This article originally appeared on the blog of McClatchy New Ventures Lab and has been reproduced here with permission. To check out more of McClatchy’s immersive innovations, follow them on Medium. McClatchy is currently accepting applications for its second cohort of Storytellers in Residence. Visit here for more information. Download Actual Reality for Android to experience the augmented reality series.
“What are you working on now?” As independent filmmakers and journalists, we’re asked that question constantly. Over the past several months, answering has been akin to a game of charades, mixing pop culture references with pantomime. “Do you know Pokémon GO? It’s like that plus journalism.”
As part of the inaugural cohort of Storytellers in Residence at McClatchy New Ventures Lab, we were tasked with creating a journalistic augmented reality series for mobile. Which means we’re trying to get beyond Pokemon-plus or Journalism-lite. That’s a tall order in a medium that is still finding its sea legs. At the moment, AR is predominantly visible in Snapchat filters and utility apps, with a handful of news organizations like The New York Times, USA Today and The Washington Post publishing AR nonfiction content.
If you believe Apple’s CEO Tim Cook, augmented reality (AR) is going to “change the way we use technology forever.” AR mixes the digital world with the real world in real time by superimposing graphics, data and other information via the built-in camera. Unlike virtual reality, or VR, which immerses you in a virtual world through a headset, AR experiences appear right in front of you, wherever you are.
AR was appealing to us because it’s a nascent medium that’s ripe for experimentation and like VR, it’s a new way to engage audiences. The platform also promises greater distribution potential than VR because it will be supported on all mobile phones in the near future.
With backgrounds in documentary and journalism, we wanted our series to tackle a topical issue, yet we also knew that we would face a common VR/AR roadblock: context and narrative information don’t always play well with immersion and virtual overlays. This becomes even more glaring when you’re designing for an experience on a mobile phone.
Which begs the question: Why AR?
Why tell a journalistic feature story in a medium that seems designed to showcase bite-sized content? What could AR offer us as storytellers that print, video, photography or audio couldn’t?
One word: 3D.
One of AR’s unique strengths is that it allows you to place, interact with, and explore three dimensions in your own environment. Playing with scale, perspective and interaction changes the way we experience stories. Imagine seeing the first guitar that a famous player used in front of you, and being able to hear the strumming sound it really makes, or looking down at a tiny diorama of a burned down neighborhood and understanding the collective loss by seeing — at once, up close — every house that was lost.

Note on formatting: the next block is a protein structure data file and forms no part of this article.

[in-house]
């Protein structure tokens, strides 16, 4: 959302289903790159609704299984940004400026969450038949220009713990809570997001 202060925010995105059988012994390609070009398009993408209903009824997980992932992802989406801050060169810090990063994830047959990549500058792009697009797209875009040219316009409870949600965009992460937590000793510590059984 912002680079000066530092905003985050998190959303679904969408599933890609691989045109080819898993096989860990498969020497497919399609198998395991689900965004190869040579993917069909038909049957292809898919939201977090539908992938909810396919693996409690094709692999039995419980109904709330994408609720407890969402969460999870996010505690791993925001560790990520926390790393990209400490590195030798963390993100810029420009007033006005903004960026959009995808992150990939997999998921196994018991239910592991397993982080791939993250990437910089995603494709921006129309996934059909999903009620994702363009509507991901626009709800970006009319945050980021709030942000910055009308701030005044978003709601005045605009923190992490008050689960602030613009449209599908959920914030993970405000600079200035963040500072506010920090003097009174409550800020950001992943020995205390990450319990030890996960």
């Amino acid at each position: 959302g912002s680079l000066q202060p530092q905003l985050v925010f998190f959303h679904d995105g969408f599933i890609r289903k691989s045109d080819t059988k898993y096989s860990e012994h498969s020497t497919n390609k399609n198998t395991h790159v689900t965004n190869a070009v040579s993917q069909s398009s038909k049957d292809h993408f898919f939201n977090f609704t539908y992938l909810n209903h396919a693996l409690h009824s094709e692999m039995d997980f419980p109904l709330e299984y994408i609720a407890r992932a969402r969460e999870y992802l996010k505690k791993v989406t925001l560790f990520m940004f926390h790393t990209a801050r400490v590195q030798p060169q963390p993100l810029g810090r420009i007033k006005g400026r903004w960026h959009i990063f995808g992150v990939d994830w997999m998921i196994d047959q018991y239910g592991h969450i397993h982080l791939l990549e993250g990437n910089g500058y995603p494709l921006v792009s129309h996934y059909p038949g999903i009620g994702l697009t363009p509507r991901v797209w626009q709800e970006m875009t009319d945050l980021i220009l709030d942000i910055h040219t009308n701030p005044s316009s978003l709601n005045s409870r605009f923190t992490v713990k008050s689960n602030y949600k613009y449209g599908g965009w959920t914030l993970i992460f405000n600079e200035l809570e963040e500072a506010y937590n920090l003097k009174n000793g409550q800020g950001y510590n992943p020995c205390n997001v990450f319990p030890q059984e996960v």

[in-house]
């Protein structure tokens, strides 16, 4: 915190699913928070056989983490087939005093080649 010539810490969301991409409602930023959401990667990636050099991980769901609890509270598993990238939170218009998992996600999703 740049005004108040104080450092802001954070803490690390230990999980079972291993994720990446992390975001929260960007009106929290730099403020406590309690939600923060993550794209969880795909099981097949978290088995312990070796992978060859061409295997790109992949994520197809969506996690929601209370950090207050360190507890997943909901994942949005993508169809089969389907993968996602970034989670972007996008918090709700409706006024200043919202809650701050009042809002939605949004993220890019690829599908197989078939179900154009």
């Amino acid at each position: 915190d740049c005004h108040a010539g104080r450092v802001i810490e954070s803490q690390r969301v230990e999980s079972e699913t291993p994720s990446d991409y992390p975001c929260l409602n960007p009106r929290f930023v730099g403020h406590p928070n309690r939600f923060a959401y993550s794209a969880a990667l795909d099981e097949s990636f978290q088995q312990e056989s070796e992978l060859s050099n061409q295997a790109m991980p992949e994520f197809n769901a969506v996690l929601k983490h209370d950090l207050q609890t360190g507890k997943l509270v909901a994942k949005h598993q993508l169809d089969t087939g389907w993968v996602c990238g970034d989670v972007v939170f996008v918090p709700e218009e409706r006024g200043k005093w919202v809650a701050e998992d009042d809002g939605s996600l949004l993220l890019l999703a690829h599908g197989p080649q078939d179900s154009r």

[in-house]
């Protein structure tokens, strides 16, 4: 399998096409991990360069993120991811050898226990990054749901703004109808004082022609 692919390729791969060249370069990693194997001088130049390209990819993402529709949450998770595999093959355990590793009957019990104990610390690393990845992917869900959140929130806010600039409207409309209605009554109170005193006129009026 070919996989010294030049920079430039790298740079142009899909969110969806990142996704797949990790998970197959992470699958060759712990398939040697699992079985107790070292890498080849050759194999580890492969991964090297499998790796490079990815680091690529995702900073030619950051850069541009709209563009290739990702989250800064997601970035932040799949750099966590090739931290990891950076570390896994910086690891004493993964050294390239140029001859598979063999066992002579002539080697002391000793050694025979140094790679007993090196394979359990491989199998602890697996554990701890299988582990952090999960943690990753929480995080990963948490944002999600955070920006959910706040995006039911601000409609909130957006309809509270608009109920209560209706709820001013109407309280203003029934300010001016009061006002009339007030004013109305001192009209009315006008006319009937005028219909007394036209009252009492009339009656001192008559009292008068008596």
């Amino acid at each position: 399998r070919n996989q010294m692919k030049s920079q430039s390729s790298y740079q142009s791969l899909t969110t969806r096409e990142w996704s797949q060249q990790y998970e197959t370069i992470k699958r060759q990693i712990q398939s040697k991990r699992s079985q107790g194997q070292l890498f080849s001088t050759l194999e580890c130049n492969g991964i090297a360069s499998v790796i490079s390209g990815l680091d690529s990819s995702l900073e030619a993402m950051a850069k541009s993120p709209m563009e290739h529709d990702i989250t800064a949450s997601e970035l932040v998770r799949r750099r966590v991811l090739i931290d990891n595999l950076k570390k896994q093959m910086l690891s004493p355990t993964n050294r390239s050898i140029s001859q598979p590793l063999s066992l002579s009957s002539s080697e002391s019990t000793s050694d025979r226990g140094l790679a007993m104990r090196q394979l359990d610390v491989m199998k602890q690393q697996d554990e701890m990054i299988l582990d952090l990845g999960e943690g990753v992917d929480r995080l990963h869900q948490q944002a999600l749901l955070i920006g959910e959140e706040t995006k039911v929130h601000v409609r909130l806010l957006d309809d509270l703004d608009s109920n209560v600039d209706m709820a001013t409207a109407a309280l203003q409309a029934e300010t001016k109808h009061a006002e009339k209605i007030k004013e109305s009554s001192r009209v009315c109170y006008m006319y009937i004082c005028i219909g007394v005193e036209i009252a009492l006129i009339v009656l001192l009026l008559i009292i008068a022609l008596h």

We started to brainstorm journalistic stories that had real-world objects as their centerpiece. And that’s when we came across Tom Kiefer. Tom is a photographer who moved from Los Angeles to Ajo, Arizona, a small town 40 miles from the border with Mexico in 2001. To make some extra money, Tom took a part-time job as a janitor at the nearby U.S. Customs and Border Protection processing center. One day, while going to retrieve discarded food items to donate to a local pantry, he noticed that amongst the trash were bags full of belongings that had been confiscated from undocumented migrants who were apprehended trying to cross into the United States. He said officers were told to seize any items that are considered “non-essential” or “lethal.”
Tom started to pay closer attention to the items, which when viewed en masse told a deeply revealing story of the migrants’ journeys: children’s toys, flashlights, soap, keys, CDs, love notes, religious candles. He began saving them, and eventually started a photographic project documenting the objects titled “El Sueño Americano” (The American Dream).
We contacted Tom and explained what we hoped to do and he was open to us coming to Ajo to capture some of the items. Tom refers to himself as a “custodian” of the migrants’ possessions, and only asks that journalists treat them with respect and dignity.
Overlooking the main plaza in Ajo, Tom’s photography studio is filled with thousands of items collected over the course of seven years. We knew we could only include a dozen or so in our AR experience so we chose ones that would help us advance the narrative and illuminate important story themes.
A water bottle, flashlight, backpack and insulin box convey the logistical and safety challenges of crossing the desert; a child’s toy, quinceanera napkin and favorite music CDs illustrate the emotional ties to home.
Using a process called photogrammetryThe use of photography to survey and map a location from a variety of angles. where you takeIndividual instance of a shot; a take = each time the camera is started and stopped. hundreds of pictures from different angles using a basic DSLR camera, and a software called Reality Capture, we were able to produce a high resolutionThe number of pixels in an image, typically presented as a ratio of the total pixels on x axis to the total pixels on th... More, 3D model of each object.